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Vertical piles are used in foundations to take normally vertical loads and small lateral loads. When the horizontal **load** exceeds the permissible bearing capacity of vertical piles in that situation batter piles are used in **combination** with vertical piles. Batter piles are also called inclined piles. The degree of batter is the angle made by the pile with the vertical. If the lateral **load** acts on the pile in the direction of batter, it is called an in-batter or negative batter pile. If the lateral **load** acts in the direction opposite to that of the batter, it is called an out-batter or positive batter pile. Mainly micro piles are used for two purpose namely structural support and in situ reinforcement. As structural support it can be used for underpinning of distressed historical monuments, seismic retrofit mainly in congested and low headroom areas resisting uplift dynamic loads. As in situ reinforcement it can be used for slope stabilization, for arresting structural settlement, excavation support in congested areas and as retaining structures. Micropiles are used for retrofitting and rehabilitating existing foundations due to their ease of installation. Micropiles are also used to increase the overall capacity and to reduce deflections of existing foundations subjected to compression and uplift forces. Micropiles can be advantageous for construction in seismic areas, mainly due to their flexibility, ductility and capacity to withstand extension forces. Micropiles are also used to support the foundations of both new structures and existing structures which have suffered seismic damages.

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Superior properties of carbon nanotubes (CNT) led to their use in a number of technologically advanced fields such as biotechnology, nanocomposites and nanoelectronics. Even though CNTs have high stiffness and large failure strain, they are prone to buckling under compressive loads due to their slenderness which results in limiting their use in ap- plications involving compressive axial loads. Thus, in many applications of CNTs, buckling becomes of primary inter- est as this could be the dominant failure mode. Such appli- cations include nano-mechanical devices, drug delivery and nanocomposites. This resulted in buckling of CNTs being an active area of research for a number of years and the subject has been investigated extensively due to its importance (El- ishakoff et al., 2012; Shima, 2012; Wang et al., 2010). Recent works on the buckling of CNTs with uniform cross-sections and subject to a concentrated axial **load** include Pradhan et al. (2011), Ansari et al. (2011), Hosseini-Ara et al. (2012), Zidour et al. (2014), and Ebrahimi et al. (2016). Studies on the stability of uniform CNTs under distributed axial loads include buckling of CTNs under their own weight (Wang et al., 2004, 2016; Mustapha and Zhong, 2012) and under uniformly and triangularly distributed axial loads (Robinson and Adali, 2016). Nonuniform CNTs are employed in the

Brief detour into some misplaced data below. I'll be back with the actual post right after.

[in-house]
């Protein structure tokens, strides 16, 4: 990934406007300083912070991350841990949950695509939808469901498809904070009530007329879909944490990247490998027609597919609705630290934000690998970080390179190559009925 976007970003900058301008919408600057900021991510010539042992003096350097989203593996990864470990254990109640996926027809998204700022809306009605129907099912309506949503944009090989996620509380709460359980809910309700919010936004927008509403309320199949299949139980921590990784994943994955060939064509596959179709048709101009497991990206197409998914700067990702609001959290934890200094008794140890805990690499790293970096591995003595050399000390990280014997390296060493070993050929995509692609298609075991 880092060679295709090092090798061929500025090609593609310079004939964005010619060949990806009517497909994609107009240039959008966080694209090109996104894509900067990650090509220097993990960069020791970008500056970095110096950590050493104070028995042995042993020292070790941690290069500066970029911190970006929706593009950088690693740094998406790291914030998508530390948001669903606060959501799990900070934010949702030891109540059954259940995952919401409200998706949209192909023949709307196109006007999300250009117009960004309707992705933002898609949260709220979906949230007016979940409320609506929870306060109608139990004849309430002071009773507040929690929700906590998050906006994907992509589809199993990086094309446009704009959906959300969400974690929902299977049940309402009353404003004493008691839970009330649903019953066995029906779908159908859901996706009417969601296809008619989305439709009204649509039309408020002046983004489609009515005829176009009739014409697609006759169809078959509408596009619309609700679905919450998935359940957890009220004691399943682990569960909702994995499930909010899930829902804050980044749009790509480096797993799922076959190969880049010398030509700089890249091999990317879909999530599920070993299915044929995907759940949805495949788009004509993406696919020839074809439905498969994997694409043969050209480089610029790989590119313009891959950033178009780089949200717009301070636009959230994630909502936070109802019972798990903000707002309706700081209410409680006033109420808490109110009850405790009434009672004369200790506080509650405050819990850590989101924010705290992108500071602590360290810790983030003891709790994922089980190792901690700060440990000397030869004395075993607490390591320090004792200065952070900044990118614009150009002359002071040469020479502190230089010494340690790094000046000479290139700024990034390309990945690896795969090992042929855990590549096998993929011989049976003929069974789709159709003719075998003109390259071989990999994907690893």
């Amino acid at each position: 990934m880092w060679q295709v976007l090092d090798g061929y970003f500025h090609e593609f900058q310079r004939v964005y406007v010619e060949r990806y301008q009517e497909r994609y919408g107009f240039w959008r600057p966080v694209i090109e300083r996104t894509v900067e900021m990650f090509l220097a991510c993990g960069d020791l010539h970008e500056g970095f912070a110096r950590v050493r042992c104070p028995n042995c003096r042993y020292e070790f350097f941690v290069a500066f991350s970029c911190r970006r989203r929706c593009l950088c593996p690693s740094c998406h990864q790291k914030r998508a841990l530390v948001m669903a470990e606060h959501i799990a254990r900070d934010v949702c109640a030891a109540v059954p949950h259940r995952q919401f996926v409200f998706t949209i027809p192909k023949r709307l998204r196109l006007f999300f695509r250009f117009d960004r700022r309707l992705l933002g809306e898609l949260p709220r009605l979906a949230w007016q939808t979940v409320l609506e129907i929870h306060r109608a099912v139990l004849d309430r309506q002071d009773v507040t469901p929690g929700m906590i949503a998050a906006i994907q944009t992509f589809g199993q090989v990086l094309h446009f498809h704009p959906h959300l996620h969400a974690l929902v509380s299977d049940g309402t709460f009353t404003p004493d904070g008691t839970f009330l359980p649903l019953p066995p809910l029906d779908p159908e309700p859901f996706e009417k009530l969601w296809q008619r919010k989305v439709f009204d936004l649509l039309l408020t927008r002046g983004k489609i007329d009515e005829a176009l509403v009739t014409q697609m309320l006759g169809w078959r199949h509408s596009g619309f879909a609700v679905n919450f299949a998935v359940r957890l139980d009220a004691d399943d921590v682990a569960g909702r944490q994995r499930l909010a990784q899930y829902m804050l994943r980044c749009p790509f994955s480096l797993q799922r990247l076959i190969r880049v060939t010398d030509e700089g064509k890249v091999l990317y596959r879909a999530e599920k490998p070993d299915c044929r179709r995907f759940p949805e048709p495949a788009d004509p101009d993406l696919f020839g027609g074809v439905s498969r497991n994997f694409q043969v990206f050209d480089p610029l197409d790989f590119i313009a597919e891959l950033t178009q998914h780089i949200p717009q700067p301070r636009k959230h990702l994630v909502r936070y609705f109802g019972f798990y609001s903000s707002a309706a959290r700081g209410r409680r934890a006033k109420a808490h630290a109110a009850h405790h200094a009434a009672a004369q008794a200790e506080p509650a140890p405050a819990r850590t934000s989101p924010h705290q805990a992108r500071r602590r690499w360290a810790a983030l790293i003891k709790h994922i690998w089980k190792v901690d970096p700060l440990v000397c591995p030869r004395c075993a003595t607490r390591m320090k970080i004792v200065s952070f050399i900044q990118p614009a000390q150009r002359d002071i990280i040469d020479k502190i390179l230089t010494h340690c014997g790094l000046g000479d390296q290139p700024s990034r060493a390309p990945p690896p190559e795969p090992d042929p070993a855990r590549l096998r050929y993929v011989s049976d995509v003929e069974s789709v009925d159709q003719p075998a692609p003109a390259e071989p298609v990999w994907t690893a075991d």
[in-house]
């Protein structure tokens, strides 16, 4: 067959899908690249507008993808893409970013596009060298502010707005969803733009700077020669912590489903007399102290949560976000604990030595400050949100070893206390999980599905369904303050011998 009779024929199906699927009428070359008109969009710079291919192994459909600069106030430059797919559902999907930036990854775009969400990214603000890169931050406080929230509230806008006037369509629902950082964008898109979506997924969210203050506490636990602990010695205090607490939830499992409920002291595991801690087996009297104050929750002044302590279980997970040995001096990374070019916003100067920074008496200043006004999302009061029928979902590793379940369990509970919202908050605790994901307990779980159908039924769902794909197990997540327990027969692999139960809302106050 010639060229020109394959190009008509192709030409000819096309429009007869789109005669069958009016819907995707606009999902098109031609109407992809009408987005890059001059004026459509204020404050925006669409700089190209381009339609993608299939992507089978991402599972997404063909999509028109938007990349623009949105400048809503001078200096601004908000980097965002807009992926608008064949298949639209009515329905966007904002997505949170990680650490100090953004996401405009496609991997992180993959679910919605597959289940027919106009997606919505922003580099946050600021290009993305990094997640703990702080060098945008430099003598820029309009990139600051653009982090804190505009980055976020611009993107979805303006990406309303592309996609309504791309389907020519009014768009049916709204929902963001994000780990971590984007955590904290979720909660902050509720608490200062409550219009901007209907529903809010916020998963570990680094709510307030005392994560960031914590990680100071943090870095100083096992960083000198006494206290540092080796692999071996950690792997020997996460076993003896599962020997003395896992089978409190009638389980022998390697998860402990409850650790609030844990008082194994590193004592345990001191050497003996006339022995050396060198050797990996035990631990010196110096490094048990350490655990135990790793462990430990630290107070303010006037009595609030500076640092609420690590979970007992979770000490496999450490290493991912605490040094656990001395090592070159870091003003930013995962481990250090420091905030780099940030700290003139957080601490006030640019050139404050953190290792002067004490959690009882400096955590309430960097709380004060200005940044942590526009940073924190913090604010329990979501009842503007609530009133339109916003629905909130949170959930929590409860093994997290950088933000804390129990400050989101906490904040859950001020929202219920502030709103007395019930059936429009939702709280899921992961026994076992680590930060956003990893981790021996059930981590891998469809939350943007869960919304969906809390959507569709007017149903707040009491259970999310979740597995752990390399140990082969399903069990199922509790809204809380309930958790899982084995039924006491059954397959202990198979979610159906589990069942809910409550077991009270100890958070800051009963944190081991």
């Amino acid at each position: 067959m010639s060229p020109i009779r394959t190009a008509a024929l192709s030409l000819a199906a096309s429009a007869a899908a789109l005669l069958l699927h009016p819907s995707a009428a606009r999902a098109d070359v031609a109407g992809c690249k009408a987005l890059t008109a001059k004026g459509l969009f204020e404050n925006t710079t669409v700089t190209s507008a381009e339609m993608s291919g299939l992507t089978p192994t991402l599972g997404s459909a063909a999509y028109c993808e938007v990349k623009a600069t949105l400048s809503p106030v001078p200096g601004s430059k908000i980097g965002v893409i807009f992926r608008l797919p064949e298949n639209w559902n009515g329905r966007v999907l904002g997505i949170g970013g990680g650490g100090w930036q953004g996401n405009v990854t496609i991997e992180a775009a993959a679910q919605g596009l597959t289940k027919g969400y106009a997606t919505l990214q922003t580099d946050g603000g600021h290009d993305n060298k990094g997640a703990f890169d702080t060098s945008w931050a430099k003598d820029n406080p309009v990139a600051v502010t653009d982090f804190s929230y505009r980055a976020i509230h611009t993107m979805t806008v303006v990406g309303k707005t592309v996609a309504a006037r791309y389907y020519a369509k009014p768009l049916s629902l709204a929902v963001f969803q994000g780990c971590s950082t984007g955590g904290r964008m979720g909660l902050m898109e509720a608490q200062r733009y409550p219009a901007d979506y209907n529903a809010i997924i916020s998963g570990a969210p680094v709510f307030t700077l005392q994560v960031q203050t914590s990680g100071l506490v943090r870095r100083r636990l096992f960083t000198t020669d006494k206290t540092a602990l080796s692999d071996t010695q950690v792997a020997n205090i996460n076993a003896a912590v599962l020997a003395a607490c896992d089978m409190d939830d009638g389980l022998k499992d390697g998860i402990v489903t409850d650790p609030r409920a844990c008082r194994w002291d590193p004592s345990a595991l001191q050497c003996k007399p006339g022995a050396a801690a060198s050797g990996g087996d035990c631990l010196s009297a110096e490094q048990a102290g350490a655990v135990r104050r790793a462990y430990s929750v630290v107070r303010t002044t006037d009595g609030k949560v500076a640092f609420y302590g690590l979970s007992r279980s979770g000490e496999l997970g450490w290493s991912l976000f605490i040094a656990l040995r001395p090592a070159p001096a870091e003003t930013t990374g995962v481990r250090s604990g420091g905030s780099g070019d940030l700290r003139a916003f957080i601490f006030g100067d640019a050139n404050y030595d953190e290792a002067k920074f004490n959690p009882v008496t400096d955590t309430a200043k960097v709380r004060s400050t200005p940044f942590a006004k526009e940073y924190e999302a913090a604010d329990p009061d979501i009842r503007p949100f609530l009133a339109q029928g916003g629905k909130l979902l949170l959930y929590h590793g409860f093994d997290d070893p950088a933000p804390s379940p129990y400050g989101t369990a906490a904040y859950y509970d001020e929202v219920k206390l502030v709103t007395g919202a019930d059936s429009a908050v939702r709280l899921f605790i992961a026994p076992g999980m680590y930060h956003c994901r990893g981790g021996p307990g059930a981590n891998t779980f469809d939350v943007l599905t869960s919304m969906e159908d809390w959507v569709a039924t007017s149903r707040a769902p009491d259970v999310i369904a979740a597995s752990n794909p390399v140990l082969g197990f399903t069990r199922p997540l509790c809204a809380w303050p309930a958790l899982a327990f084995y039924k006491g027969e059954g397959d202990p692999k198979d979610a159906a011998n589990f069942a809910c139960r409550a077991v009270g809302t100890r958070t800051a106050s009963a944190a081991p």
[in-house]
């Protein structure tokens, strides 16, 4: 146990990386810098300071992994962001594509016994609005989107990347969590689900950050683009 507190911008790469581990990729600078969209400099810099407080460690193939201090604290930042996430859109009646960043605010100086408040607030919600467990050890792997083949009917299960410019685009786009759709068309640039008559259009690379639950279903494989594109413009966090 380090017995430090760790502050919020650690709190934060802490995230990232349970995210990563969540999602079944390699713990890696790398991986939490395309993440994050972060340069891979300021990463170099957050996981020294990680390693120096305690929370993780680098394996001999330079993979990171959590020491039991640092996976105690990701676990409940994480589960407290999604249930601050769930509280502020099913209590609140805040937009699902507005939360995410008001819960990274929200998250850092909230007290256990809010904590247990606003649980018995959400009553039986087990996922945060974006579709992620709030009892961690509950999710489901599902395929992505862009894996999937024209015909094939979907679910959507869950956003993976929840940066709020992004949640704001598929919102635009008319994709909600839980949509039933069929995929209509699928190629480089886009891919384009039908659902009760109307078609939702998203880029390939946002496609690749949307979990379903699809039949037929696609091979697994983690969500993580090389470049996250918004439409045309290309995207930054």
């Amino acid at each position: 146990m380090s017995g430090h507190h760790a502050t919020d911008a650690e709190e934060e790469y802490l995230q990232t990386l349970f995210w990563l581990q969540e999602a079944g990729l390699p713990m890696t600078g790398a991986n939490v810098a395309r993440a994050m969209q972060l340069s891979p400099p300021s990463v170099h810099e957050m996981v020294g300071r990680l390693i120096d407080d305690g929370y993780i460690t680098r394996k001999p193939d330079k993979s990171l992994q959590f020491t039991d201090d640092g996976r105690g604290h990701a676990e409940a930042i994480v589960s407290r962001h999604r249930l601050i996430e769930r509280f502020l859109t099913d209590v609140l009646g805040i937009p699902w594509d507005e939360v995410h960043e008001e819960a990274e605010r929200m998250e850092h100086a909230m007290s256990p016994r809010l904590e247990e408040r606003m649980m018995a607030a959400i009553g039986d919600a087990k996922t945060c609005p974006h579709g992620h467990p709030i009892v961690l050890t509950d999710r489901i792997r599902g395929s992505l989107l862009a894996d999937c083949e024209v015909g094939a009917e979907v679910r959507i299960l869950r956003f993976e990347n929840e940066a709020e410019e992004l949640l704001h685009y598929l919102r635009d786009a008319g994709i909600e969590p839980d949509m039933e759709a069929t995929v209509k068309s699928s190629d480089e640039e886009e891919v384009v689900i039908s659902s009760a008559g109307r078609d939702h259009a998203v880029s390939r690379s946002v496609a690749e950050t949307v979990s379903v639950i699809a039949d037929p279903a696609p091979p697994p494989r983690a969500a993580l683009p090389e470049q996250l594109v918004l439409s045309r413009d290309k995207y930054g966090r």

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Monitoring training is crucial in identifying an athlete’s adaptation to a training program and readiness to train/compete, as well as minimizing the risk of non-functional overreaching, injury and illness (Halson, 2014). Training **load** measures have commonly been used to describe injury risk in team sports (Anderson et al., 2003; Rogalski et al., 2013), however, a paucity of research exists examining the training-performance relationship. Monitoring of training in sport typically involves multiple measures derived from both internal (Banister et al., 1986; Foster et al., 2001) and external **load** (Farrow et al., 2008; Boyd et al., 2013), and this can cause a complicated decision making matrix. The more complicated the matrix, the harder it is for practitioners to make informed decisions. In Australian football, in-season training programs include; “on legs” field, resistance, recovery, and cross training sessions plus a match every 6–8 days (Rogalski et al., 2013). In a team sport environment, individual clubs tailor their monitoring systems to suit the emphasis of their training program. For instance, session rating of perceived exertion (RPE) (Scott et al., 2013) or PlayerLoad TM (Boyd et al.,

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Taken together, the findings demonstrated that a combina- tion of lamivudine treatment and immunizations with a vaccine containing IC and plasmid DNA was able to reduce the viral **load** up to 2.9 log and the serum WHsAg **load** up to 92% and induced specific anti-WHs antibodies in chronic carrier wood- chucks. The lamivudine contributed to the suppression of viral loads despite its low effectiveness in woodchucks (28), as a viral rebound uniformly occurred immediately after the discontin- uation of lamivudine treatment.

In conclusion, the developed thin-walled TRC-shells are distinguished by their high resistance to weathering influences (durability), high surface quality and high **load**-bearing capacity. With regard to its free formability, this type of con- struction is particularly suitable for filigree, lightweight buildings. Due to the use of lightweight materials in **combination** with **load**-bearing textile reinforcement structures, this results in a shell construction which allows saving of material re- sources and a reduction in the dead weight. The additional integration of an in- teractive lighting function allows to further exploit the potential of the new tex- tile construction in terms of functionalization.

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A2 BENDING MOMENT DIAGRAM OF SEVEN STOREY POUR BAY FRAME AT DESIGN LOAD LEVEL, COMBINATION 1.2D+I+W... Al BENDING MOMENT DIAGRAM OP SEVEN STOREY POUR BAY PRAME AT DESIGN LOAD LEVEL, COMB[r]